Nice Voice. Is It Yours?

Engineering a cappella.

January/February 2010

Reading time min

Nice Voice. Is It Yours?

Toni Gauthier

They're budget-challenged, so their public performances are sporadic. They abide in the easily overlooked niche of college a cappella. And their style defies a succinct description.

But the Harmonics, part of Stanford for almost two decades, are about as musically big as a small set of student voices could be. The group's penchant for creative risk has been galvanized by departing music director Charlie Forkish, '11, who over the last three years has driven the Harmonics into such technologically edgy territory that they've gotten national attention. The result is a cappella that's electrified and, depending on your taste, electrifying.

The goal, says Forkish, is to deliver "a vocal rock show" in "the way that is the most fun and most entertaining." Part of what that means is miking each singer during live shows, allowing Forkish to effectively intertwine computer and other electronic effects from offstage. Of course, if someone is using software to imitate a guitar, or to add reverb and distortion, the standard definition of a cappella—voices without instrumental accompaniment—pretty much goes out the window. "We'll let the critics decide what to call it," says Forkish, a music, science and technology major.

Though individual singers come and go with each school year, a shared artistic identity has flourished. Consider this assessment from one of Forkish's former instructors, music professor Chris Chafe, DMA '83, director of the Center for Computer Research in Music and Acoustics: "Charlie's digital work has taken the Harmonics to a new place. It's still 'all voice, all the time' but hitting a new level of expression using several effects that the group has achieved a real command of." The upshot, said Chafe by email, is "a kind of a super a cappella."

One part of Forkish's arsenal is Auto-Tune, software with the ability to correct vocal flaws by processing the audio to make singers sound pitch-perfect. Producers also can create an assortment of effects. Last year, the Wall Street Journal devoted a story to how controversial the use of mechanized tricks had become. The article spotlighted the Harmonics' use of Auto-Tune in live performances as a catalyst for debate about what should be considered authentic a cappella.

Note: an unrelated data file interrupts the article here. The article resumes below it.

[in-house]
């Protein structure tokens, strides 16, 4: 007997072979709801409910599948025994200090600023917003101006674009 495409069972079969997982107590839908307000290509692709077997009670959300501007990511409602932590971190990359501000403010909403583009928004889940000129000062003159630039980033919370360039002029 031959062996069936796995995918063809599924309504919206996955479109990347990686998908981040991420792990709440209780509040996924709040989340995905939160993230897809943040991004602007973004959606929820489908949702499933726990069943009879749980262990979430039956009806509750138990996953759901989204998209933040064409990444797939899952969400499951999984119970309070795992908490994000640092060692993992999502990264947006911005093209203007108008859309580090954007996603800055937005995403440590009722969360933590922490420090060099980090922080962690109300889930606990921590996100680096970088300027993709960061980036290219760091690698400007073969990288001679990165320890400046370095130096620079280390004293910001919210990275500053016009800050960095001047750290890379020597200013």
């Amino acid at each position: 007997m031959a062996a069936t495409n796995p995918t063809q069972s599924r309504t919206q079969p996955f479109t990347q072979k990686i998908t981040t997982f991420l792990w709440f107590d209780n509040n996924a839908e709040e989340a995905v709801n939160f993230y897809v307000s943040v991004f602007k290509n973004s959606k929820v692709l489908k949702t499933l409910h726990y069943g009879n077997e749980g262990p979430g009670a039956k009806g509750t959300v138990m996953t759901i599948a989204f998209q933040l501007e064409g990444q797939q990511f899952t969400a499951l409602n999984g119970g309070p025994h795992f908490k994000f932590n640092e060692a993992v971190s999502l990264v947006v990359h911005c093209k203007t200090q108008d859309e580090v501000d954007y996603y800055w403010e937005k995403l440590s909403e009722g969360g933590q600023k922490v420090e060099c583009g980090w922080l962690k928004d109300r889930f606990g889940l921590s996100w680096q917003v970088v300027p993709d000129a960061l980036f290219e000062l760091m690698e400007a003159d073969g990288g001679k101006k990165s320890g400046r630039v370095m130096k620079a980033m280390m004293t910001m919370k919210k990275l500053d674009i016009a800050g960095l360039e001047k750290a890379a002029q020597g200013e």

Julian Kusnadi's opinion comes from his perspective as director of another Stanford a cappella group, the Fleet Street Singers. "Many students," the junior said by email, "at least on the Stanford campus, feel the engineering, Auto-Tune and reverb effects heard in their performances and albums are 'fake' and mask any true musical quality, but I would argue that it's simply a different kind of art form from what many might expect from an a cappella group."

Exactly, says Forkish. Pitch correction has made Auto-Tune notorious, but it enables him to manipulate voices "to mimic things like synthesizers and other electronic effects." Voices can be shifted artificially, snapping from one note to another instead of sliding up or down. That produces a less human sound, which Forkish can blend with other elements—bass octave pedals, subwoofers and more—to manufacture an innovative, hard-rock brand.

"He's taken us somewhere different than where any other a cappella group has gone," says member Robbie Ruelas, '11.

The Harmonics get their core funding from the student government, but their tech-fueled shows are particularly expensive to stage. (They also perform acoustically at times.) When they've been able to pull everything together, as with a show last spring, the results have been more than gratifying. Their next major performance is planned for March.

Former Harmonics member Jonathan Pilat, '99, does arrangements for the group, and he's thrilled with the translation of his work. "It's a huge evolution of what live a cappella can be."

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